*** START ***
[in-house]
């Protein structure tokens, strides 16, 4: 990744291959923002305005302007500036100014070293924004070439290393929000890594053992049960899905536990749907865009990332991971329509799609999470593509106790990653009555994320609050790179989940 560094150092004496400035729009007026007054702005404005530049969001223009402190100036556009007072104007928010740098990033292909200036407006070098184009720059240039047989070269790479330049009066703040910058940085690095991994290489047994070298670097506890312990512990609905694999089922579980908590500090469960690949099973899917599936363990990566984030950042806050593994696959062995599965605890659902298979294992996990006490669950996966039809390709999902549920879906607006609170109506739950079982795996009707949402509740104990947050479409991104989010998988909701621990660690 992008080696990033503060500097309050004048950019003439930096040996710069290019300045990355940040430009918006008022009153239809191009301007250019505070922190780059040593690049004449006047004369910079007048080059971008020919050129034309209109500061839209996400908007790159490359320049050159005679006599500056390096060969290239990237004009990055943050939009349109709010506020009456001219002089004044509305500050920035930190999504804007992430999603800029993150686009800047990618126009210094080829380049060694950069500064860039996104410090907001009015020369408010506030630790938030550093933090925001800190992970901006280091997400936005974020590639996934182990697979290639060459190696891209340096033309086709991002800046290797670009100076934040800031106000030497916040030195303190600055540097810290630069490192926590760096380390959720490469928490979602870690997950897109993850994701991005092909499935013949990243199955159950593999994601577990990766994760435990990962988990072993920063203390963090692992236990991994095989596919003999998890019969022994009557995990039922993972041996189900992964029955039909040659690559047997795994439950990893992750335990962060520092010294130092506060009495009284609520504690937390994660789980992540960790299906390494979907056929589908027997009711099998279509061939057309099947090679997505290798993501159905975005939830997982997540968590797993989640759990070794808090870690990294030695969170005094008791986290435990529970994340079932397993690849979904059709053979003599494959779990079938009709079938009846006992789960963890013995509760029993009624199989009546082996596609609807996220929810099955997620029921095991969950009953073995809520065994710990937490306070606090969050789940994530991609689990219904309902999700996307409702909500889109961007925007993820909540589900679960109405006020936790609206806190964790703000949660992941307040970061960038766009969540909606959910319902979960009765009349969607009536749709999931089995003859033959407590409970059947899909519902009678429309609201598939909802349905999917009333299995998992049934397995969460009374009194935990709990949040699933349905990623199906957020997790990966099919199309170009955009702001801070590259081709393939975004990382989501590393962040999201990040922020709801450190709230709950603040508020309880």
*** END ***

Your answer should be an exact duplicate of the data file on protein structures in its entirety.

[in-house]
């Protein structure tokens, strides 16, 4: 990744291959923002305005302007500036100014070293924004070439290393929000890594053992049960899905536990749907865009990332991971329509799609999470593509106790990653009555994320609050790179989940 560094150092004496400035729009007026007054702005404005530049969001223009402190100036556009007072104007928010740098990033292909200036407006070098184009720059240039047989070269790479330049009066703040910058940085690095991994290489047994070298670097506890312990512990609905694999089922579980908590500090469960690949099973899917599936363990990566984030950042806050593994696959062995599965605890659902298979294992996990006490669950996966039809390709999902549920879906607006609170109506739950079982795996009707949402509740104990947050479409991104989010998988909701621990660690 992008080696990033503060500097309050004048950019003439930096040996710069290019300045990355940040430009918006008022009153239809191009301007250019505070922190780059040593690049004449006047004369910079007048080059971008020919050129034309209109500061839209996400908007790159490359320049050159005679006599500056390096060969290239990237004009990055943050939009349109709010506020009456001219002089004044509305500050920035930190999504804007992430999603800029993150686009800047990618126009210094080829380049060694950069500064860039996104410090907001009015020369408010506030630790938030550093933090925001800190992970901006280091997400936005974020590639996934182990697979290639060459190696891209340096033309086709991002800046290797670009100076934040800031106000030497916040030195303190600055540097810290630069490192926590760096380390959720490469928490979602870690997950897109993850994701991005092909499935013949990243199955159950593999994601577990990766994760435990990962988990072993920063203390963090692992236990991994095989596919003999998890019969022994009557995990039922993972041996189900992964029955039909040659690559047997795994439950990893992750335990962060520092010294130092506060009495009284609520504690937390994660789980992540960790299906390494979907056929589908027997009711099998279509061939057309099947090679997505290798993501159905975005939830997982997540968590797993989640759990070794808090870690990294030695969170005094008791986290435990529970994340079932397993690849979904059709053979003599494959779990079938009709079938009846006992789960963890013995509760029993009624199989009546082996596609609807996220929810099955997620029921095991969950009953073995809520065994710990937490306070606090969050789940994530991609689990219904309902999700996307409702909500889109961007925007993820909540589900679960109405006020936790609206806190964790703000949660992941307040970061960038766009969540909606959910319902979960009765009349969607009536749709999931089995003859033959407590409970059947899909519902009678429309609201598939909802349905999917009333299995998992049934397995969460009374009194935990709990949040699933349905990623199906957020997790990966099919199309170009955009702001801070590259081709393939975004990382989501590393962040999201990040922020709801450190709230709950603040508020309880």